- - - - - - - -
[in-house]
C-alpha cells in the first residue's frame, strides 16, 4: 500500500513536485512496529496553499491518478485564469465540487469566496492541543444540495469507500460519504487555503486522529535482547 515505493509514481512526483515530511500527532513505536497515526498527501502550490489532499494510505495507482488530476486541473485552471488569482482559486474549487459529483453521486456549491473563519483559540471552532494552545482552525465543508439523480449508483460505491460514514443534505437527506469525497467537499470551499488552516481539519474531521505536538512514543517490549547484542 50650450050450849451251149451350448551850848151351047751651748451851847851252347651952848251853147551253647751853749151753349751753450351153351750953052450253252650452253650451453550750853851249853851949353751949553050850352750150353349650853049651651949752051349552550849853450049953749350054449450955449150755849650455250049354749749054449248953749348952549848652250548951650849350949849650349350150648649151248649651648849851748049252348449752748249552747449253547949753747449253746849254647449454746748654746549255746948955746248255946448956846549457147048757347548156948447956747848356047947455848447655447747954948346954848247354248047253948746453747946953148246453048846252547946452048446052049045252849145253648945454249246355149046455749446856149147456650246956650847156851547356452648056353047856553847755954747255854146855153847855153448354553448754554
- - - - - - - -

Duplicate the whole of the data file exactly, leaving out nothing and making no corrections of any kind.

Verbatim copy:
[in-house]
C-alpha cells in the first residue's frame, strides 16, 4: 500500500513536485512496529496553499491518478485564469465540487469566496492541543444540495469507500460519504487555503486522529535482547 515505493509514481512526483515530511500527532513505536497515526498527501502550490489532499494510505495507482488530476486541473485552471488569482482559486474549487459529483453521486456549491473563519483559540471552532494552545482552525465543508439523480449508483460505491460514514443534505437527506469525497467537499470551499488552516481539519474531521505536538512514543517490549547484542 50650450050450849451251149451350448551850848151351047751651748451851847851252347651952848251853147551253647751853749151753349751753450351153351750953052450253252650452253650451453550750853851249853851949353751949553050850352750150353349650853049651651949752051349552550849853450049953749350054449450955449150755849650455250049354749749054449248953749348952549848652250548951650849350949849650349350150648649151248649651648849851748049252348449752748249552747449253547949753747449253746849254647449454746748654746549255746948955746248255946448956846549457147048757347548156948447956747848356047947455848447655447747954948346954848247354248047253948746453747946953148246453048846252547946452048446052049045252849145253648945454249246355149046455749446856149147456650246956650847156851547356452648056353047856553847755954747255854146855153847855153448354553448754554